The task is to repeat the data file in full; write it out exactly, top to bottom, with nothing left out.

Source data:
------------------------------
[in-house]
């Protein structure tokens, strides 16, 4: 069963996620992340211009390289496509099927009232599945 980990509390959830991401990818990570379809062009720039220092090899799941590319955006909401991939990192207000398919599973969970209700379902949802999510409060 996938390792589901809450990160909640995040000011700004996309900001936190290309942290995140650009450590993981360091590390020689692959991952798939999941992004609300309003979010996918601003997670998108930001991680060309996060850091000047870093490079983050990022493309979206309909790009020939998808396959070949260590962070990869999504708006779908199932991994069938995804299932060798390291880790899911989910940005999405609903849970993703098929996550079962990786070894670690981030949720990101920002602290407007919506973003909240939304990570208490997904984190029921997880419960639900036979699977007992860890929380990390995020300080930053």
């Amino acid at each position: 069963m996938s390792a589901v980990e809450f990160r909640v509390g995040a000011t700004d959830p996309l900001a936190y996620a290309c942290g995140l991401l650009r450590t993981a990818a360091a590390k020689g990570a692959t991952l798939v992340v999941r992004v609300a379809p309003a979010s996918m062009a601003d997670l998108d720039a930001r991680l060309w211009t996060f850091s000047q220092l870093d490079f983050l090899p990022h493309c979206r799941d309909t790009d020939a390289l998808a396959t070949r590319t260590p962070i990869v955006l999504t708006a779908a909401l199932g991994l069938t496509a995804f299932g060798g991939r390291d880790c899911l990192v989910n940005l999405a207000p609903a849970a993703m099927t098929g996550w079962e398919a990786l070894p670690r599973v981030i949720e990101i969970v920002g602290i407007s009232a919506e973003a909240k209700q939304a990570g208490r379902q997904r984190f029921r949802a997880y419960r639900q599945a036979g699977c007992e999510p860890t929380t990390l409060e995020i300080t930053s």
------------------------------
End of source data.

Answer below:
[in-house]
């Protein structure tokens, strides 16, 4: 069963996620992340211009390289496509099927009232599945 980990509390959830991401990818990570379809062009720039220092090899799941590319955006909401991939990192207000398919599973969970209700379902949802999510409060 996938390792589901809450990160909640995040000011700004996309900001936190290309942290995140650009450590993981360091590390020689692959991952798939999941992004609300309003979010996918601003997670998108930001991680060309996060850091000047870093490079983050990022493309979206309909790009020939998808396959070949260590962070990869999504708006779908199932991994069938995804299932060798390291880790899911989910940005999405609903849970993703098929996550079962990786070894670690981030949720990101920002602290407007919506973003909240939304990570208490997904984190029921997880419960639900036979699977007992860890929380990390995020300080930053």
């Amino acid at each position: 069963m996938s390792a589901v980990e809450f990160r909640v509390g995040a000011t700004d959830p996309l900001a936190y996620a290309c942290g995140l991401l650009r450590t993981a990818a360091a590390k020689g990570a692959t991952l798939v992340v999941r992004v609300a379809p309003a979010s996918m062009a601003d997670l998108d720039a930001r991680l060309w211009t996060f850091s000047q220092l870093d490079f983050l090899p990022h493309c979206r799941d309909t790009d020939a390289l998808a396959t070949r590319t260590p962070i990869v955006l999504t708006a779908a909401l199932g991994l069938t496509a995804f299932g060798g991939r390291d880790c899911l990192v989910n940005l999405a207000p609903a849970a993703m099927t098929g996550w079962e398919a990786l070894p670690r599973v981030i949720e990101i969970v920002g602290i407007s009232a919506e973003a909240k209700q939304a990570g208490r379902q997904r984190f029921r949802a997880y419960r639900q599945a036979g699977c007992e999510p860890t929380t990390l409060e995020i300080t930053s």